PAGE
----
messages, each of which would have to be examined individually as new mail. Limiting the consideration of extra work to those problems placed in the VAX directory allowed CHS to examine only the latest entry for any specific assignment and to ignore all earlier entries. Technical guidance for assignment submissions was provided by a series of e-mail communications to all the students. These have been concatenated into the file PAPER11HINTS.TXT.

5.0 RESULTS: Extra Credit Questions

The following table summarizes the award of extra credit for questions submitted electronically and on paper, as described in PAPER11EXTRCR.TXT. The following two considerations apply: 1) A total of 10 questions was permitted; 2) of these, the first set was necessarily submitted on paper since the LAN had not yet been set up for electronic submission; and 3) only those questions for which extra credit was actually awarded -- perhaps 90% of all
those submitted -- are shown in the table. As a result the maximum number that could be submitted by either means was 10; the maximum electronically was 9. A few representative examples of extra credit questions and CHS's responses are contained in PAPER11HWK.TXT. (For anonymity, student names are replaced by the uppercase STUDENT throughout.)

The class consisted of 28 students. The table is organized by class standing, with the top student ranked 1. For legibility and analysis it is divided into quartiles. Following each quartile the sum of submission is shown in parentheses.

Student Rank Electronic Submissions Total Submissions

1 7 8
2 0 2
3 8 9
4 0 8
5 6 7
6 0 0
7 0 0
(SUM) (21) (34)
8 6 7
9 6 7
10 6 7
11 0 1
12 0 3
13 1 8
14 0 9
(SUM) (19) (42)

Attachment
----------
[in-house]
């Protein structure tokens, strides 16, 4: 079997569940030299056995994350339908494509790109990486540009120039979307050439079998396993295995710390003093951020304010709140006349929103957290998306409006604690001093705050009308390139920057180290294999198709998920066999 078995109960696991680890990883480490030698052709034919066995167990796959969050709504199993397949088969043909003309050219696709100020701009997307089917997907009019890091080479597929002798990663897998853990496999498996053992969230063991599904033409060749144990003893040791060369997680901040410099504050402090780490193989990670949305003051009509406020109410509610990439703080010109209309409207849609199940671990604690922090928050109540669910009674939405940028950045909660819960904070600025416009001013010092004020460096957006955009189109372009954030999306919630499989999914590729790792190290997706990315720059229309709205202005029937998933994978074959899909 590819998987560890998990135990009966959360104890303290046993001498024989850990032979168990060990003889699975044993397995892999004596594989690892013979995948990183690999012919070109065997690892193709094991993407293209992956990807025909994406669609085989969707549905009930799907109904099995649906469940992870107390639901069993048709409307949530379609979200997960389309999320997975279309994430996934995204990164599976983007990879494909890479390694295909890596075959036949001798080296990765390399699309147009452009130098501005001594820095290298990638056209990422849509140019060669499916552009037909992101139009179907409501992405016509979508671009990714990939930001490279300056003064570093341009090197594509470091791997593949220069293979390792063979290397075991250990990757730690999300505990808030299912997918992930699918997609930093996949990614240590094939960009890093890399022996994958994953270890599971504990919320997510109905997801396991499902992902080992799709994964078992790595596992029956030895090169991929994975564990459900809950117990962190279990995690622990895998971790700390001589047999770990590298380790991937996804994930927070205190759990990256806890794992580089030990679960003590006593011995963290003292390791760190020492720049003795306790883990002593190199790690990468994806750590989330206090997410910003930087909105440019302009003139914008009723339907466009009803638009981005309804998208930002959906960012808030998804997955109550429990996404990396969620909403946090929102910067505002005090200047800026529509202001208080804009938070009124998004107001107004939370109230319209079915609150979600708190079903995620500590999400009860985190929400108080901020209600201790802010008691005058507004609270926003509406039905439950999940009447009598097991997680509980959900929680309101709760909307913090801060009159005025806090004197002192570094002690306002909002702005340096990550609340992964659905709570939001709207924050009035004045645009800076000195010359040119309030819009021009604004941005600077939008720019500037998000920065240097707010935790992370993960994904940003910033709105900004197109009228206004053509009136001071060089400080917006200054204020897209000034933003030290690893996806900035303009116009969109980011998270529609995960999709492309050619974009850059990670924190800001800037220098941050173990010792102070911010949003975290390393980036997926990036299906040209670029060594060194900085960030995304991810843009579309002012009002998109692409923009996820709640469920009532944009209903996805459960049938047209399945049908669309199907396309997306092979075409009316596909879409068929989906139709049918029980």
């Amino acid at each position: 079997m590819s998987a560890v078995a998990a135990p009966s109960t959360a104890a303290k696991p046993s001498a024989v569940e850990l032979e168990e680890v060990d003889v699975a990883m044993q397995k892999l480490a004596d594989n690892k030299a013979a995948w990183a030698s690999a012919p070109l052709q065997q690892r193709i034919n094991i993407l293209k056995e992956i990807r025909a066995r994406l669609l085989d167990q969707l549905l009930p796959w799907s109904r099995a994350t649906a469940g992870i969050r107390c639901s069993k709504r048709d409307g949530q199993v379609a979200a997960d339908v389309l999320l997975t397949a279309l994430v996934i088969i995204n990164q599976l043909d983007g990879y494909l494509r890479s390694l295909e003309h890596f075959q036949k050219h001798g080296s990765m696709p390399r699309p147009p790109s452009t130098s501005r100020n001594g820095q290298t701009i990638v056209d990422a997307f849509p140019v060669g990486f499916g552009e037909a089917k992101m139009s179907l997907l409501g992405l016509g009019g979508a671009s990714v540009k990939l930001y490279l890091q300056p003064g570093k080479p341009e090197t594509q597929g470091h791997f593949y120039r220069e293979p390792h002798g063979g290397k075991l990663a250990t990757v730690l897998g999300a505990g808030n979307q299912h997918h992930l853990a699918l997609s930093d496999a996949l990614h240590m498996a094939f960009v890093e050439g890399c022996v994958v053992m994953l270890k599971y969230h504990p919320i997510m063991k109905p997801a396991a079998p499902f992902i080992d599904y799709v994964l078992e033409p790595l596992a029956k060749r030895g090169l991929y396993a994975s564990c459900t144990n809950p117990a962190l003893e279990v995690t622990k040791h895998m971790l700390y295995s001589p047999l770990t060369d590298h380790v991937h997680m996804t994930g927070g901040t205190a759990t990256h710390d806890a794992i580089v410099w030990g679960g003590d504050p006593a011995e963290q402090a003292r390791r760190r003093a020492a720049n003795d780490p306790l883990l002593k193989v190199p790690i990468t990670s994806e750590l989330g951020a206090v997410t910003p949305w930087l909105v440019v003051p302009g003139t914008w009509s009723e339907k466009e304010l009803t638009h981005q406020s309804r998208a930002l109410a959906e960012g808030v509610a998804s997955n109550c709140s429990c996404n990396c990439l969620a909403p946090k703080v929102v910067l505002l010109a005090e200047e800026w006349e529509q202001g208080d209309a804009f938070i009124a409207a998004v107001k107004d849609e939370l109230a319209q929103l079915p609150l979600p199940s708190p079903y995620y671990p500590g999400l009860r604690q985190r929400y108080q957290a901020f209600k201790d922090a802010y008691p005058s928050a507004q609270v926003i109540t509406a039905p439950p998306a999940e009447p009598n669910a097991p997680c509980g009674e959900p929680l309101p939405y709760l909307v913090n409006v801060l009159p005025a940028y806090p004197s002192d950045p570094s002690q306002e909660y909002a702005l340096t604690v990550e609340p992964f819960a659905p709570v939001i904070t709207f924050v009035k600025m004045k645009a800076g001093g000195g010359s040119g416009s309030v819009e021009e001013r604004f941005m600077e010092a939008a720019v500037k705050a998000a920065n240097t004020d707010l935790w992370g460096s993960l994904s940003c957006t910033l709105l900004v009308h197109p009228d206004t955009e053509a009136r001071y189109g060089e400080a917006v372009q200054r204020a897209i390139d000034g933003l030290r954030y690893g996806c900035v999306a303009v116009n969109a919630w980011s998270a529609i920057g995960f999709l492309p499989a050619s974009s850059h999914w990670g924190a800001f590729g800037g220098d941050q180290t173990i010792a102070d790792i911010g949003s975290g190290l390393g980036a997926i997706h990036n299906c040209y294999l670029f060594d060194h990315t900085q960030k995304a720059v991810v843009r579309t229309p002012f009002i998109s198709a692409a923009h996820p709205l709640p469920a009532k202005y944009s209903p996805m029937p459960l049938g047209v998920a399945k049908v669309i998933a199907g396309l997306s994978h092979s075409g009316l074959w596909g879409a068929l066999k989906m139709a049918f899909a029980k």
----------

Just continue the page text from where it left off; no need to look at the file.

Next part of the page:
15 3 4
16 4 5
17 2 5
18 0 0
19 0 7
20 5 7
21 1 2
(SUM) (15) (30)
22 0 0
23 0 1
24 0 0
25 0 1
26 0 0
27 1 2
28 0 0
(SUM) (1) (4)

5.1 ANALYSIS: Extra Credit Questions

A brief analysis suggests that students in higher ranking quartiles are more likely to submit coursework electronically, perhaps because of differences in motivation and/or skills. The observation that the total combined number of questions submitted was higher for the second quartile than for the first may reflect a greater degree of academic self-confidence in the top quartile students than in the second quartile.

5.2 ANALYSIS: Student E-mail

Students made little use of e-mail for communicating with CHS. They seemed to prefer to place questions and comments in files within their directories. Perhaps since they had to learn this technique for the extra credit, they simply stuck to it without bothering to learn an additional e-mail utility. In fairness, very few came in to see CHS during office hours either. Perhaps this reflects apathy at least as much as a reluctance to learn the fine points of electronic communication. One student of the 28 did make extensive use of e-mail to communicate with friends in other schools. We consider this a minor success of the program.


The LAN itself was used heavily, but almost exclusively for review during the few days before examinations. As noted above, we found that electronic communication was used by students in rough parallel to their eventual class standing. With all this, it should be remembered that the class consisted of nonscience students none or few of whom presumably had previous contact with electronic communication.


We regret that no attempt was made to assess student attitudes, toward use of the LAN and toward the use of electronic communications, before and after this trial. We expect to carry out such an assessment next semester.


1. Are there better carrots to use than extra credit to induce students to learn and use electronic communication?

2. Is there a body of instructional software particularly suited to the nonmajor?

3. Can e-mail become a useful supplement to office conferences?